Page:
Shelly and Mary returned to England on 13 September, and Shelly spent the next few months trying to raise loans and avoid bailiffs. Mary was pregnant, lonely, depressed and ill. Her mood was not improved when she heard that on 30 November Harriet had given birth to Charles Bysshe Shelley, heir to the Shelley fortune and baronetcy.
In early January 1815, Shelley’s grandfather, Sir Bysshe died leaving an estate worth £220,000. However, the settlement of the estate, and a financial settlement between Shelley and his father (now Sir Timothy), wasn’t concluded until April the following year.
In February 1815, Mary gave premature birth to a baby girl who died ten days later, deepening her depression.
In August Shelley and Mary moved to Bishopsgate where Shelley worked on Alastor, a long poem in blank verse based on the myth of Narcissus and Echo. Alastor was published in an edition of 250 in early 1816 to poor sales and largely unfavourable reviews from the conservative press.
On 24 January 1816, Mary gave birth to William Shelley. Shelley was delighted to have another son, but was suffering from the strain of prolonged financial negotiations with his father, Harriet and William Godwin. Shelley showed signs of delusional behaviour and was contemplating an escape to the continent.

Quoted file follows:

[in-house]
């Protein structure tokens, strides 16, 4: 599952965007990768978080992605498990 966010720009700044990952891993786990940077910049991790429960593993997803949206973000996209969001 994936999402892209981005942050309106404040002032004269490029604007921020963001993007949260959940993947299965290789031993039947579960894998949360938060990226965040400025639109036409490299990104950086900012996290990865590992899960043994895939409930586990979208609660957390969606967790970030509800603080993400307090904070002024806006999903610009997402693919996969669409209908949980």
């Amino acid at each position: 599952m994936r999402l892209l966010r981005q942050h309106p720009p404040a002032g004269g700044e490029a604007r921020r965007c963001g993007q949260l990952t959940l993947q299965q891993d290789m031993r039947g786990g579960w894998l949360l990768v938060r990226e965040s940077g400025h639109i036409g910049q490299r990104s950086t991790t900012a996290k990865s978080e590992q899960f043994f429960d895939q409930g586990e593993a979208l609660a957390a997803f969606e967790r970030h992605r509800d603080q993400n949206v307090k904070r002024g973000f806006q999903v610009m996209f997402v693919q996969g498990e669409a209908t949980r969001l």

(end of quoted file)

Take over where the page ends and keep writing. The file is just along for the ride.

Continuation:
Mary’s step-sister Claire Clairmont, who had affair with Lord Byron, introduced him to Shelley in Geneva, where Shelley, Byron and the others engaged in discussions about literature, science and "various philosophical doctrines".
Shelley and Byron then took a boating tour around Lake Geneva, which inspired Shelley to write his "Hymn to Intellectual Beauty", his first substantial poem since Alastor.
In January 1817 Claire gave birth to a daughter by Byron who she named Alba, but later renamed Allegra in accordance with Byron's wishes. Shelley made provision for Claire and the baby in his will.
In December 1816 Shelley's estranged wife Harriet drowned herself in the Serpentine. Harriet, pregnant and living alone at the time, believed that she had been abandoned by her new lover. In her suicide letter she asked Shelley to take custody of their son Charles but to leave their daughter in her sister Eliza's care.
Shelley married Mary Godwin on 30 December, despite his philosophical objections to the institution.
In March 1817 the Shelleys moved to the village of Marlow, Buckinghamshire. The Shelley household included Claire and her baby Allegra, both of whose presence was resented by Mary. Shelley's generosity with money and increasing debts also led to financial and marital stress, as did Godwin's frequent requests for financial help.
On 2 September Mary gave birth to a daughter, Clara Everina Shelley. Soon after, Shelley left for London with Claire, which increased Mary's resentment towards her step-sister.
In December 1817 he wrote "Ozymandias", which is considered to be one of his finest sonnets.